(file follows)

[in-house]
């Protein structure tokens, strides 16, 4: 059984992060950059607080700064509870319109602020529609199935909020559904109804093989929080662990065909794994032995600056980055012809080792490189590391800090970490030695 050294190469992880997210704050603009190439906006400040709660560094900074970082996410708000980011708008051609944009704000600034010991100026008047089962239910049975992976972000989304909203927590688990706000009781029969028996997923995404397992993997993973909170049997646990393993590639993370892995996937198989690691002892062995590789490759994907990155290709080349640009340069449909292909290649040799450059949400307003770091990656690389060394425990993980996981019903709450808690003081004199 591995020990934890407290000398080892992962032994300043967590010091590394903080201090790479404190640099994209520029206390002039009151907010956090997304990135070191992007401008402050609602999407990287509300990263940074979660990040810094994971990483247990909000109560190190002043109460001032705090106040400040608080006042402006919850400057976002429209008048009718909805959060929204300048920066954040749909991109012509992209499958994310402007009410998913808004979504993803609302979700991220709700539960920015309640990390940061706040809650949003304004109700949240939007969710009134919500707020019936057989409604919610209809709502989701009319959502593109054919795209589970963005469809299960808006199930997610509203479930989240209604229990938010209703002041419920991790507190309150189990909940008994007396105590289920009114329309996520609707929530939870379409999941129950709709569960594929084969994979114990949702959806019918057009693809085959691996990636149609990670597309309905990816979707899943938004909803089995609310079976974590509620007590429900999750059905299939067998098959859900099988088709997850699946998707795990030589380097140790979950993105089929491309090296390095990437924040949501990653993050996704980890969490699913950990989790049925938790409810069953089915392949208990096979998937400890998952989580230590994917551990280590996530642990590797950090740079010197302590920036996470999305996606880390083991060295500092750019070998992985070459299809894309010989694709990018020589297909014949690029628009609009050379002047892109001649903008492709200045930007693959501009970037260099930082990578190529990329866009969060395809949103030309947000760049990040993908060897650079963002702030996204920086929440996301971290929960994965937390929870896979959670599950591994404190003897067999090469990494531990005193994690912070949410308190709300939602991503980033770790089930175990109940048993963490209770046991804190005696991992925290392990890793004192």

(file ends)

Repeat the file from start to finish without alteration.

[in-house]
């Protein structure tokens, strides 16, 4: 059984992060950059607080700064509870319109602020529609199935909020559904109804093989929080662990065909794994032995600056980055012809080792490189590391800090970490030695 050294190469992880997210704050603009190439906006400040709660560094900074970082996410708000980011708008051609944009704000600034010991100026008047089962239910049975992976972000989304909203927590688990706000009781029969028996997923995404397992993997993973909170049997646990393993590639993370892995996937198989690691002892062995590789490759994907990155290709080349640009340069449909292909290649040799450059949400307003770091990656690389060394425990993980996981019903709450808690003081004199 591995020990934890407290000398080892992962032994300043967590010091590394903080201090790479404190640099994209520029206390002039009151907010956090997304990135070191992007401008402050609602999407990287509300990263940074979660990040810094994971990483247990909000109560190190002043109460001032705090106040400040608080006042402006919850400057976002429209008048009718909805959060929204300048920066954040749909991109012509992209499958994310402007009410998913808004979504993803609302979700991220709700539960920015309640990390940061706040809650949003304004109700949240939007969710009134919500707020019936057989409604919610209809709502989701009319959502593109054919795209589970963005469809299960808006199930997610509203479930989240209604229990938010209703002041419920991790507190309150189990909940008994007396105590289920009114329309996520609707929530939870379409999941129950709709569960594929084969994979114990949702959806019918057009693809085959691996990636149609990670597309309905990816979707899943938004909803089995609310079976974590509620007590429900999750059905299939067998098959859900099988088709997850699946998707795990030589380097140790979950993105089929491309090296390095990437924040949501990653993050996704980890969490699913950990989790049925938790409810069953089915392949208990096979998937400890998952989580230590994917551990280590996530642990590797950090740079010197302590920036996470999305996606880390083991060295500092750019070998992985070459299809894309010989694709990018020589297909014949690029628009609009050379002047892109001649903008492709200045930007693959501009970037260099930082990578190529990329866009969060395809949103030309947000760049990040993908060897650079963002702030996204920086929440996301971290929960994965937390929870896979959670599950591994404190003897067999090469990494531990005193994690912070949410308190709300939602991503980033770790089930175990109940048993963490209770046991804190005696991992925290392990890793004192």